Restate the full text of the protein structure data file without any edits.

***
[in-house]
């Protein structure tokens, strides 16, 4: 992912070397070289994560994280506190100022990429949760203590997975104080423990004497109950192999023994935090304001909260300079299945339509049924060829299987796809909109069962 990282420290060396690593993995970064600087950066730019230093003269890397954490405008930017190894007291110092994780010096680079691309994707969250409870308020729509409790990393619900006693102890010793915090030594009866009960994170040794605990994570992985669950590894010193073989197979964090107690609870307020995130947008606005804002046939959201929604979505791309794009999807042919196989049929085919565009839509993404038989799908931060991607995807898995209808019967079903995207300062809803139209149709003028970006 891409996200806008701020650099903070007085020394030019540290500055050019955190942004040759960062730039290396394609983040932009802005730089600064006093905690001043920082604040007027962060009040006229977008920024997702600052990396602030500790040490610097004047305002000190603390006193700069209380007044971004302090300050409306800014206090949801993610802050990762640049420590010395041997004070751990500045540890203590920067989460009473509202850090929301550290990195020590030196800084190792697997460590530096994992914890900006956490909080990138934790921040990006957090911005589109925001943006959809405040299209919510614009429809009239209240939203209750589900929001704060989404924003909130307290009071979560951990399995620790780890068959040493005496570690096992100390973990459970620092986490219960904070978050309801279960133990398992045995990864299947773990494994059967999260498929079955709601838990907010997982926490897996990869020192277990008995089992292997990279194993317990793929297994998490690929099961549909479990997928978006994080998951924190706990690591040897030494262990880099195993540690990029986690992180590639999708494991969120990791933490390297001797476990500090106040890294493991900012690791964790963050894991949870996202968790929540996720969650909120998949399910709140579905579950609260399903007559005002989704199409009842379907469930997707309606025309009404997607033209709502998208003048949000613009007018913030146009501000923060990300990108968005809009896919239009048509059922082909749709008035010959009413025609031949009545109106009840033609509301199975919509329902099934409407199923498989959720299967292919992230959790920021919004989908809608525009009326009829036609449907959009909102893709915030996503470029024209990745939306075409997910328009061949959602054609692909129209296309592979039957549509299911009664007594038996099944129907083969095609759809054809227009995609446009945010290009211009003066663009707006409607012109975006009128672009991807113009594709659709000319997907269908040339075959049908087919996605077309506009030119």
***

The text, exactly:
[in-house]
């Protein structure tokens, strides 16, 4: 992912070397070289994560994280506190100022990429949760203590997975104080423990004497109950192999023994935090304001909260300079299945339509049924060829299987796809909109069962 990282420290060396690593993995970064600087950066730019230093003269890397954490405008930017190894007291110092994780010096680079691309994707969250409870308020729509409790990393619900006693102890010793915090030594009866009960994170040794605990994570992985669950590894010193073989197979964090107690609870307020995130947008606005804002046939959201929604979505791309794009999807042919196989049929085919565009839509993404038989799908931060991607995807898995209808019967079903995207300062809803139209149709003028970006 891409996200806008701020650099903070007085020394030019540290500055050019955190942004040759960062730039290396394609983040932009802005730089600064006093905690001043920082604040007027962060009040006229977008920024997702600052990396602030500790040490610097004047305002000190603390006193700069209380007044971004302090300050409306800014206090949801993610802050990762640049420590010395041997004070751990500045540890203590920067989460009473509202850090929301550290990195020590030196800084190792697997460590530096994992914890900006956490909080990138934790921040990006957090911005589109925001943006959809405040299209919510614009429809009239209240939203209750589900929001704060989404924003909130307290009071979560951990399995620790780890068959040493005496570690096992100390973990459970620092986490219960904070978050309801279960133990398992045995990864299947773990494994059967999260498929079955709601838990907010997982926490897996990869020192277990008995089992292997990279194993317990793929297994998490690929099961549909479990997928978006994080998951924190706990690591040897030494262990880099195993540690990029986690992180590639999708494991969120990791933490390297001797476990500090106040890294493991900012690791964790963050894991949870996202968790929540996720969650909120998949399910709140579905579950609260399903007559005002989704199409009842379907469930997707309606025309009404997607033209709502998208003048949000613009007018913030146009501000923060990300990108968005809009896919239009048509059922082909749709008035010959009413025609031949009545109106009840033609509301199975919509329902099934409407199923498989959720299967292919992230959790920021919004989908809608525009009326009829036609449907959009909102893709915030996503470029024209990745939306075409997910328009061949959602054609692909129209296309592979039957549509299911009664007594038996099944129907083969095609759809054809227009995609446009945010290009211009003066663009707006409607012109975006009128672009991807113009594709659709000319997907269908040339075959049908087919996605077309506009030119």